Hope of Israel Ministries (Ecclesia of YEHOVAH):
Abraham, Athamas and the Minyans
The story of Athamas is the Minyan version of the story about Abraham. Intricate details of Abraham’s life appear as parts of the Greek myth as well. I can’t think of another pair of ancient stories which are so similar, but never compared! Both were divinely commanded to sacrifice their own son with a knife on a mountain top, and each was about to comply when the child was saved by the miraculous appearance of a ram.
by John Salverda
The Athamas of Greek Myths was a well known Minyan. Abraham and his family were said to have been from “Ur of the Chaldee’s.” These two statements complement each other because the Minyans were the Armenians, and the Armenians of Urartu were famously known as the Chaldeans of Urartu. This is the land where Noah’s ark landed, and since the people of Noah’s land could build ships (the Greek word for “ship” is plausibly derived from the very name of Noah, “naus”) they were very colonial. The “Minni,” named in connection with Ararat by Jeremiah (Jer. 51:27), are the same people as those mentioned by Josephus, who uses the Greek form “Minyas” (Antiquities i. I. 6) to indicate a place in Armenia -- the country where Noah’s Ark landed.
As a result there are fairly convincing connections between the Greeks, “Minyas” and the Armenians. Historians call these people the “Manneans” -- or the kingdom of “Van.” This group lived in the mountains (alternately known as the “Gordyan” mountains by Berosus, and as the “Chaldean” mountains by Xenophon) where Noah’s ark landed. The Chaldeans are the descendants of Noah’s grandson, Arpachshad (Greek “Harpagus,” and since the “Celti” are the “Chaldees,” it is possibly the French name “Arbogast”). Abraham was one of these Chaldeans. These three closely related peoples -- the Armenians, the Hebrews and the Minyans -- knew about each other’s existence and they kept in touch in ancient times. Since the “Manneans” are known to have been largely composed of Hurrians, it seems reasonable to assume that the “Hurrians” were so called after “Ur,” the homeland of Abraham. (The area surrounding Haran, the pre-Canaan home of Abraham, was also settled by the Hurrians.)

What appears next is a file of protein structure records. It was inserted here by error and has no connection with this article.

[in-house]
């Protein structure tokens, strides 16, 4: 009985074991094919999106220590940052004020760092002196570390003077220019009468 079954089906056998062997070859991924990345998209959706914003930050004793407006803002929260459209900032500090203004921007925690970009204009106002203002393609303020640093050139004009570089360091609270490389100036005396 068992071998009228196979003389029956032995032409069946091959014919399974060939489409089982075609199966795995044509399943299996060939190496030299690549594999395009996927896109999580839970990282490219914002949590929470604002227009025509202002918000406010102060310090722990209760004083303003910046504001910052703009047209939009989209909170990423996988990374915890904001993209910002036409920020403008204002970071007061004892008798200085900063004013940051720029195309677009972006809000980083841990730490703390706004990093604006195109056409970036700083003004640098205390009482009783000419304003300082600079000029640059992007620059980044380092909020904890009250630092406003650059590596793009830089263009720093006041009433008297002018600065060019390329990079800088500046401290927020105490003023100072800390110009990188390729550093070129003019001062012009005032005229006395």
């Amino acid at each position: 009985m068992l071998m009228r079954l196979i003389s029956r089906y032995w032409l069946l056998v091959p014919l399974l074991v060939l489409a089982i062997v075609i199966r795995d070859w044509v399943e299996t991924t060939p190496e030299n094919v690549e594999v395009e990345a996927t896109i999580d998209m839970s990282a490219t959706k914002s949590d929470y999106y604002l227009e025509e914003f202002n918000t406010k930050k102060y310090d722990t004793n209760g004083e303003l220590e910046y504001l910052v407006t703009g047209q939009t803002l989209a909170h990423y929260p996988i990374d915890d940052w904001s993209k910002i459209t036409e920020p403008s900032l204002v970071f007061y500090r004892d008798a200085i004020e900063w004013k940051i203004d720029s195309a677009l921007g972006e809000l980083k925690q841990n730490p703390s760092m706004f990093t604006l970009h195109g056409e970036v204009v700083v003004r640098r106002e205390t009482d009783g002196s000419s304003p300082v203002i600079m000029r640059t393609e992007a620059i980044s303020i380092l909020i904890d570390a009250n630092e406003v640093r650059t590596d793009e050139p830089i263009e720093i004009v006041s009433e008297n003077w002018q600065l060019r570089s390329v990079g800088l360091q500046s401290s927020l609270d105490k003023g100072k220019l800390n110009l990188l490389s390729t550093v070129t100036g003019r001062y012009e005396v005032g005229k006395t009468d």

The theory that Abraham came from Ur in Sumer dies slowly, but surely. As has been argued by Prof. Cyrus Gordon and others, Abraham was a nomadic herdsman from the mountains of Noah the ship builder, with specialized abilities like knot tying for the rigging of canvas, and astral navigation. He had herds for wealth (goats and sheep, animals that are specialized for the mountains) and was not a city dwelling farmer like the Sumerians, and obviously did not come from the cities of the plains of Shinar.
Trading merchandise (known as Minyan ware), possibly along with adventurous tourists attracted by the stories of the patriarchs, were ferried between Greece and the Minyans by a seafaring, horse breeding people known as the "Thekel" (the Thekelwesh of the Sea Peoples). The Thekel also had ties to the Minyan culture and were more familiarly known as the "Thessalians" -- a name they adopted around 825 B.C.
The People of Thessaly were from the land of Canaan, and were called “Aeolians” -- the “sons of Aeolus” (Eloah, with the usual Greek suffix -us appended). The Hebrews knew of these people and called them “the sons of Elishah.” The Aeolians traded extensively with the Armenians (see Ezekiel 27:9-25) whose gray colored Minyan ware (as it is so-called by modern archaeologists who find it scattered throughout northern Greece and southern Thrace from the time preceding the Troy VI period) would come down through Hittite territory to the coastal cities on the Cyprus corner of the Mediterranean sea. From there the goods were carried over the sea, by the Aeolians of Thessaly, to northern Greece and Thrace.